On Day Zero, the collapse of civilization was as instantaneous as it was inevitable. A mysterious and oppressive movement rose to power in the aftermath, forcing people into isolated communes run like regimes. Kayle Jenner finds himself trapped on a remote beach, and all that remains of his life before is the vague and haunting vision of his son. . .


How did you feel about the existential/surreal elements of the book? Was it too philosophical? How did that affect the pace?

Laurel: I adored reading the whole book. Not too philosophical, and no change in pace for me. The existential/surreal elements are part of the fabric, and I think necessary. I really appreciated the existential questions it played with, such as if our memories are wiped, is there meaning to our existence – and what is is like? Memories give our lives some meaning, but there needs to be more than memories. We need a purpose, otherwise we will despair.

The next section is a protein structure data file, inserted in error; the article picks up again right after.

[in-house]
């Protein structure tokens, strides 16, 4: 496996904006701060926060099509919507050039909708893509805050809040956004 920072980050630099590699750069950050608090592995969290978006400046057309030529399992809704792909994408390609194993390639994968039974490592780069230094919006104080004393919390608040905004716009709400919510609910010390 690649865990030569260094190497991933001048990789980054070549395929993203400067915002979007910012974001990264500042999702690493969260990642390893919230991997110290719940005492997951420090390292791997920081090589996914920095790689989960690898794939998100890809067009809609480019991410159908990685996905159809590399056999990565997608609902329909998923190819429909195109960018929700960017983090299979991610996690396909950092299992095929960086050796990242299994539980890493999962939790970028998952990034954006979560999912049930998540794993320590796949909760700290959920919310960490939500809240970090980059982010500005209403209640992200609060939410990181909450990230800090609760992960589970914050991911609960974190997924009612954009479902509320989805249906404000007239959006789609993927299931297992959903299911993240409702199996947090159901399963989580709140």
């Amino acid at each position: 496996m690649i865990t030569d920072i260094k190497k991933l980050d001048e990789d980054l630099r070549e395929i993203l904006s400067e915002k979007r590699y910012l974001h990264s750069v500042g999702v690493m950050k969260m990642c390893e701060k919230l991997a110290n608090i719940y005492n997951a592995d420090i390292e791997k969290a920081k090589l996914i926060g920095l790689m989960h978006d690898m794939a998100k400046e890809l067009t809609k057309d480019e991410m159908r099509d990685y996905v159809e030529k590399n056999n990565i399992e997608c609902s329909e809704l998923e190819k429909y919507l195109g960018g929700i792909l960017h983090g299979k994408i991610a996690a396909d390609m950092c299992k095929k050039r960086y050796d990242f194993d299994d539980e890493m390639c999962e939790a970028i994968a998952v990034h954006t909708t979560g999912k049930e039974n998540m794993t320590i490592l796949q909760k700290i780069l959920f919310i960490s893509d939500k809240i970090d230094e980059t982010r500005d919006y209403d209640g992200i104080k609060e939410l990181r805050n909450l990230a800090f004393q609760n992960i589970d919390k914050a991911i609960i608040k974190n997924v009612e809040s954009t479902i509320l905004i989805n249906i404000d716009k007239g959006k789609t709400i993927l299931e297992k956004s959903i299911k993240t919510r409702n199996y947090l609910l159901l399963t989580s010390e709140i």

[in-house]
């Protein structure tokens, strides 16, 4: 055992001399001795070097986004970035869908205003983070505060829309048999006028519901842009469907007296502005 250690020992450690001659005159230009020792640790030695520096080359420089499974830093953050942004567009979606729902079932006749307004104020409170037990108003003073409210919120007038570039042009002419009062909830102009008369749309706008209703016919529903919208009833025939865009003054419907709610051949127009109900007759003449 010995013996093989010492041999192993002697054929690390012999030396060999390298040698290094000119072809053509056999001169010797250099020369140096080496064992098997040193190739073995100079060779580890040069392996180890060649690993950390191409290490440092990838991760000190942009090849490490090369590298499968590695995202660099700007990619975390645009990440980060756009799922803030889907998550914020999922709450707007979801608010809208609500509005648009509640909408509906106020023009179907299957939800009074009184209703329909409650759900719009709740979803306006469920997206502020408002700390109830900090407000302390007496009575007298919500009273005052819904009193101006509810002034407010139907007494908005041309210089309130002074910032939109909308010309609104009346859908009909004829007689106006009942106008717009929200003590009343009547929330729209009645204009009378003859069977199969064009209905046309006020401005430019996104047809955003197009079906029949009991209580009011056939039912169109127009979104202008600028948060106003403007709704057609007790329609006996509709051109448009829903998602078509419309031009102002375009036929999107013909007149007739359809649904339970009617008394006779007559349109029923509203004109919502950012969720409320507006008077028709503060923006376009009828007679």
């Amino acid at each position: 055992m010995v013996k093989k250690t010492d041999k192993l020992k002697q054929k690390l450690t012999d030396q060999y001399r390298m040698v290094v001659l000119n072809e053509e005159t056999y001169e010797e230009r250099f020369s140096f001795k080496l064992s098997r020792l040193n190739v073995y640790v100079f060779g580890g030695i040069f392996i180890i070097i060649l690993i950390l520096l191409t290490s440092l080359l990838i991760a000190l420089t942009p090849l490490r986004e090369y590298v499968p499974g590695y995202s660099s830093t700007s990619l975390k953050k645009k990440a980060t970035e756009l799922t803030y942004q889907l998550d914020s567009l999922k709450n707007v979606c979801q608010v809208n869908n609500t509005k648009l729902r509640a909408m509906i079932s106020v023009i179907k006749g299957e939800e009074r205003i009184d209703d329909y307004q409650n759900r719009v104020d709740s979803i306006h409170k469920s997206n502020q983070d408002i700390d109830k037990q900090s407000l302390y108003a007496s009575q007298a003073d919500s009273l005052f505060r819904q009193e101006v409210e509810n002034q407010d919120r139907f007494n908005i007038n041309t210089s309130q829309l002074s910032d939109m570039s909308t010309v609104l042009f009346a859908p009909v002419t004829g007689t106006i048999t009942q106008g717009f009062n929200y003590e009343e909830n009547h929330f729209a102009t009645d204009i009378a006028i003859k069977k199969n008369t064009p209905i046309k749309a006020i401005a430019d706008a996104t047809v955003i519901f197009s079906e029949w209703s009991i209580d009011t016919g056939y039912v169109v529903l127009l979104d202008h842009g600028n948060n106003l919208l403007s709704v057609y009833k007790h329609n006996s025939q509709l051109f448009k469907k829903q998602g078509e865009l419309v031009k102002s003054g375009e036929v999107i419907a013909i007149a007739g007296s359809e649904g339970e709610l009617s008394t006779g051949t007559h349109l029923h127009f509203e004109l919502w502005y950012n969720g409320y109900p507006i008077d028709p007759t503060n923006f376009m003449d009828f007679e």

Kath: This was my favorite aspect of the book. It brings up the question of nature versus nurture. On the one hand, if you lost all your memories of events that shaped who you are, do you lose your identity? If a serial killer has no memory of ever having killed, are they guilty?  On the other hand, it brings up the questions of fate and free will, or (as you explore below) the guiding hand of a benevolent (or malevolent) powerful being. There’s a girl whose entire life has been planned for her before she was born, complete with biological triggers that she has no control over. But you also have the Dark and Light forces that manipulate all the characters and lead Kayle through his journey. I’ll play with this idea more later.